MADRID (Reuters) - Spain may have won some time with markets and praise from Europe but it has little left in the locker to avoid a state bailout as a new 65-billion-euro austerity program could deepen the country’s economic woes rather than solve them, analysts say.
The measures announced on Wednesday saw Prime Minister Mariano Rajoy backtrack on many of the pledges he campaigned on six months ago, to meet demands made by the European Union and put the Spanish economy under de facto external administration.
The austerity plan was a condition for being given an extra year to bring the public deficit in line with EU rules and for an up to 100-billion-euros bailout of the country’s crippled lenders. But neither concession will put Spain on the path to recovery.
Ailing banks, badly hit after a decade of unsustainable lending ended with a property crash four years ago, coupled with highly-indebted regions have pushed Spanish borrowing costs though the roof.
Investors and analysts are worried that the latest measures will only make things worse for a country already in recession which, if it deepens, will cut government revenues and make even the newly relaxed debt targets harder to meet.
“It doesn’t address the funding issue and the problem of a lack of demand. It will only cut the revenues, the capacity to generate jobs and will even make more difficult to repay the debt,” said Juan Torres Lopez, professor of economics at the Seville University. “The deficit targets will also be more difficult to meet.”
Rajoy, fronting up in parliament to spell out the pain in person, announced a 3-point hike in the main rate of value-added tax on goods and services to 21 percent and cuts in unemployment benefits and civil service pay and perks in a speech interrupted by jeers and boos from the opposition.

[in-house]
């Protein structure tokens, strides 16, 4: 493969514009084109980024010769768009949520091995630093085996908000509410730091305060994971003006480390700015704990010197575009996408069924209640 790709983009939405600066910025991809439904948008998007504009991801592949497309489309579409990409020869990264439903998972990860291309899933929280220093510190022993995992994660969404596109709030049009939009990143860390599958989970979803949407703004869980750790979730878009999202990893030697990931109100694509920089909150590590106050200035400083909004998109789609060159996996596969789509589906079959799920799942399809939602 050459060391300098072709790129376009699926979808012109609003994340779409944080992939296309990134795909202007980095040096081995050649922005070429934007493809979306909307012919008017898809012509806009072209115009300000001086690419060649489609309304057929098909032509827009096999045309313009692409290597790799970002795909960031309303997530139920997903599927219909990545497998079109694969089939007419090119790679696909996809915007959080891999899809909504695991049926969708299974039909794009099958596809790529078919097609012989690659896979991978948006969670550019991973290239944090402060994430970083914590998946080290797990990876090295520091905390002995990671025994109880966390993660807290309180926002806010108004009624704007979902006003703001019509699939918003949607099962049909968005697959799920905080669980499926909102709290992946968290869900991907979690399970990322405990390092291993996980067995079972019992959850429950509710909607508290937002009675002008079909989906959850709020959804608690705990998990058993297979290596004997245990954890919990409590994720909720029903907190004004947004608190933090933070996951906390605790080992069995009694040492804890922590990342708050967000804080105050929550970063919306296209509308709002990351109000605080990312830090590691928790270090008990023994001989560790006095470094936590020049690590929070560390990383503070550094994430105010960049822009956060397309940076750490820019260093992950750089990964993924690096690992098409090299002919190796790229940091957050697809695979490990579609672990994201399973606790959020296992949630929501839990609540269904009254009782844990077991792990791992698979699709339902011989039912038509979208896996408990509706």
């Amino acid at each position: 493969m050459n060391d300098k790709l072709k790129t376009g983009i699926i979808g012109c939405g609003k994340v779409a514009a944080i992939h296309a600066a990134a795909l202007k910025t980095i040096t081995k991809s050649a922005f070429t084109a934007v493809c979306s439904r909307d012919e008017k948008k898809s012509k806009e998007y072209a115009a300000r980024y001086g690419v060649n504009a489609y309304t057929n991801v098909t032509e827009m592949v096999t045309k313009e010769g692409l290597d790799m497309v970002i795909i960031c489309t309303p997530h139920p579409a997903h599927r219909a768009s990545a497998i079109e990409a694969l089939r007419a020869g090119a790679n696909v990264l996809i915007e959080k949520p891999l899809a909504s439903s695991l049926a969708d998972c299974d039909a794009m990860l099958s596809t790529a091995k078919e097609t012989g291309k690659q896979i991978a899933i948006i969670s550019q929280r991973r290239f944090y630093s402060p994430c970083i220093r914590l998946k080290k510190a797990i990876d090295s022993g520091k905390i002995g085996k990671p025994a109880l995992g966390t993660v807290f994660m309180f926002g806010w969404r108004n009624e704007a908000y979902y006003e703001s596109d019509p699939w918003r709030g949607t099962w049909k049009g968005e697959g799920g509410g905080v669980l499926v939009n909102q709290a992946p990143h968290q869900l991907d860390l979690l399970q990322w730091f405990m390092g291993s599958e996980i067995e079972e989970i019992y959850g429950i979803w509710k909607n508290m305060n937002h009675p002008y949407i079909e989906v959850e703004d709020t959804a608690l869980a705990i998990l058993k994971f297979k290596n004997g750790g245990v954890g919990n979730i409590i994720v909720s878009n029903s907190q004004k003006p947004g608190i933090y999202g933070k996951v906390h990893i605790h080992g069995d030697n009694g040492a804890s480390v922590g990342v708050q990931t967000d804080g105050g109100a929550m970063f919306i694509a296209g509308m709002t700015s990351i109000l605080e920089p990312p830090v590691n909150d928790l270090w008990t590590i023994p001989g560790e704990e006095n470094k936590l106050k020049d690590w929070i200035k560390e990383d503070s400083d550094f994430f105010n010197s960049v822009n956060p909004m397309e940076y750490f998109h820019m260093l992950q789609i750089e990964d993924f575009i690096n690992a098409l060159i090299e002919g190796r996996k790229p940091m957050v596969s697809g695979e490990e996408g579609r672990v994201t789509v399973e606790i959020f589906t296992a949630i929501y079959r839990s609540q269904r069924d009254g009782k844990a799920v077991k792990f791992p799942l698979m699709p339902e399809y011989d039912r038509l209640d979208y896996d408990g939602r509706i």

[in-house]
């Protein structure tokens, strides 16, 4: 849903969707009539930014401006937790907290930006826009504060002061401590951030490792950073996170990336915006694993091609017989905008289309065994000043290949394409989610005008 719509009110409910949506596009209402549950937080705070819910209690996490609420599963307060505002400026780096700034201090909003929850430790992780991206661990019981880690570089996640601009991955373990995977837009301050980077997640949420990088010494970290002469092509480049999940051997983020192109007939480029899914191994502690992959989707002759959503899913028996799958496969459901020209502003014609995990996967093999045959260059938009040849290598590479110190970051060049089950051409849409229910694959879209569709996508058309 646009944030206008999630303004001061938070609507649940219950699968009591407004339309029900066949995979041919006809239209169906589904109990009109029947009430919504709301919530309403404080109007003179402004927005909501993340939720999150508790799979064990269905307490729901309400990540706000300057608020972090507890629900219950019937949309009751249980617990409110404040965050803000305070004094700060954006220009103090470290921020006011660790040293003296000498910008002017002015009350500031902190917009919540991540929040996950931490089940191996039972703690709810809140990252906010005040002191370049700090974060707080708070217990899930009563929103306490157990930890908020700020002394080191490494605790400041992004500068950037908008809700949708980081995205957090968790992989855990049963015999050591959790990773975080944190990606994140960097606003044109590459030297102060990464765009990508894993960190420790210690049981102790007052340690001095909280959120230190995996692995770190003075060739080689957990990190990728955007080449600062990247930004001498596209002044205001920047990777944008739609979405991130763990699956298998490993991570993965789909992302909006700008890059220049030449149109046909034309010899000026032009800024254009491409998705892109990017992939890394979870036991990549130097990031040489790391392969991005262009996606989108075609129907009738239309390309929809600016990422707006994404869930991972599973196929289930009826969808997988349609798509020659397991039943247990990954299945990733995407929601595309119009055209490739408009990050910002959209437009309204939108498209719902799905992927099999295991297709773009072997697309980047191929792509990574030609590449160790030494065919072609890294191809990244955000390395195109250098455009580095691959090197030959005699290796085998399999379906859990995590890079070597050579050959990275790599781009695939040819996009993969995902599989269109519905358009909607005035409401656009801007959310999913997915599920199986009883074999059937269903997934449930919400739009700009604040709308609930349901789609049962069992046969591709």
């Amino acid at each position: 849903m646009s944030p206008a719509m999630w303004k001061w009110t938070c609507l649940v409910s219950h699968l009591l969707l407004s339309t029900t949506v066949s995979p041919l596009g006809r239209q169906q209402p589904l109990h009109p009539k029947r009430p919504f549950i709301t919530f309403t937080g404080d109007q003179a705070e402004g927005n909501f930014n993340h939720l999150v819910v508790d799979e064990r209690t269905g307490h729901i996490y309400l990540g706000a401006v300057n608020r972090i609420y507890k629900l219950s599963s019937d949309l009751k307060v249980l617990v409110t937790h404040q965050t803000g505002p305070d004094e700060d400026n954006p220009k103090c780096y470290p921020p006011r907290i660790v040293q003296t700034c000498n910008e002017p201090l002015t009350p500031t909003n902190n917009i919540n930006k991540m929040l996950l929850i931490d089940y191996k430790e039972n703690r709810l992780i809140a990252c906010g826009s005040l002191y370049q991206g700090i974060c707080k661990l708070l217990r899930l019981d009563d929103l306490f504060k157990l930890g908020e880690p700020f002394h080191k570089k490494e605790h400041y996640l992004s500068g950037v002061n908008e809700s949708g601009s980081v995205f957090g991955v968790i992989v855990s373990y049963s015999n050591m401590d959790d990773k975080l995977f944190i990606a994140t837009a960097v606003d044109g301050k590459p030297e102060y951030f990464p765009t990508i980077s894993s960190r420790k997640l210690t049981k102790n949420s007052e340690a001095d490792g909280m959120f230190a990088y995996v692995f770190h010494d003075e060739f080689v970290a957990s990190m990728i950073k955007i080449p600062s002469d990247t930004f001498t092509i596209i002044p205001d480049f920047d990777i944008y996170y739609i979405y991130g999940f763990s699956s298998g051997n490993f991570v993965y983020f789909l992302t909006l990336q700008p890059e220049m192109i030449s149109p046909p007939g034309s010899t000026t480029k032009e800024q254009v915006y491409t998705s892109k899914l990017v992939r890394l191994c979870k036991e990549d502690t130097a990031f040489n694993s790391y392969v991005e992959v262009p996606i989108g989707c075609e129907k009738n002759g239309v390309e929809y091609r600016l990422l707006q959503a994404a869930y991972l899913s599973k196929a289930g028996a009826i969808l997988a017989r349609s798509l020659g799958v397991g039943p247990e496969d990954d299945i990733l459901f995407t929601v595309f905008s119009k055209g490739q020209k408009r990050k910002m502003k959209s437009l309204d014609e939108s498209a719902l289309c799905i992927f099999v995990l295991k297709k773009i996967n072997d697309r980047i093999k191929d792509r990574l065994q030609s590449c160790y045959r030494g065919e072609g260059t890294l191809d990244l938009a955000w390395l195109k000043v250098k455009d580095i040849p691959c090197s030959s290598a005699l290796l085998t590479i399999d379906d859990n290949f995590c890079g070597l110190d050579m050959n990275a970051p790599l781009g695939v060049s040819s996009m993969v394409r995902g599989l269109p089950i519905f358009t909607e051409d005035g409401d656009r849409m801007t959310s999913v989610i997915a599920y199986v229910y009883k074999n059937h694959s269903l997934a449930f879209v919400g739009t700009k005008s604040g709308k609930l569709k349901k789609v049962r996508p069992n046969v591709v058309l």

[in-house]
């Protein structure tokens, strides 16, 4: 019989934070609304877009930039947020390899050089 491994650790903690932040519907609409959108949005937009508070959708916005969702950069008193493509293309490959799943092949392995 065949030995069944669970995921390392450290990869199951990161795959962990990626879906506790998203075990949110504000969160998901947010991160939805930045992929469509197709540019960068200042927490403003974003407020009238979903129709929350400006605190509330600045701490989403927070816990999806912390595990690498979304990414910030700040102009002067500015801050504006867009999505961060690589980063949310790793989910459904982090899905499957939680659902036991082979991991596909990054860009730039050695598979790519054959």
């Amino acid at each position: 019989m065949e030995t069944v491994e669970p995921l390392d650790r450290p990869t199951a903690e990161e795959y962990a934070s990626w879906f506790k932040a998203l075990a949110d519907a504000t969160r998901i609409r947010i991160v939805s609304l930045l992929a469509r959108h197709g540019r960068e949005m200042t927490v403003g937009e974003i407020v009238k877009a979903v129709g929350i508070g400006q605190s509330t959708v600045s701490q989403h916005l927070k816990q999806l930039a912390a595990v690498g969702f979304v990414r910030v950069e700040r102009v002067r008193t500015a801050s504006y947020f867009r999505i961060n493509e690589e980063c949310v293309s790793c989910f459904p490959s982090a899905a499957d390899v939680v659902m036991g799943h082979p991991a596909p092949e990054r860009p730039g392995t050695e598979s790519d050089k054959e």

He also announced new indirect taxes on energy, plans to privatize ports, airports and rail assets, and a reversal of property tax breaks his Popular Party restored last December.
Spain’s 10-year debt yields eased immediately after Rajoy presented the biggest savings plans in the last 30 years but they rose again on Thursday, to 6.65 percent.
An EU summit last month gave a green light for the euro zone’s ESM rescue fund to intervene on the bond market to lower borrowing costs and, once a cross-border banking structure is set up next year, to recapitalize banks direct rather than having to lend to governments with strict contingencies attached.
Without such help, analysts see little hope that Spain’s borrowing costs - it cannot afford to pay up to seven percent indefinitely - will fall.
Therein lies a further problem with Germany’s top court defying pressure for a snap verdict to allow Berlin to ratify the fund, potentially delaying its inception until the autumn.
“Spanish Prime Minister Rajoy appears to have pulled off a minor success in his operation ‘confidence repair’ ... but it will not switch on the light in the dark tunnel of recession the country finds itself in,” said Societe Generale in a note to clients.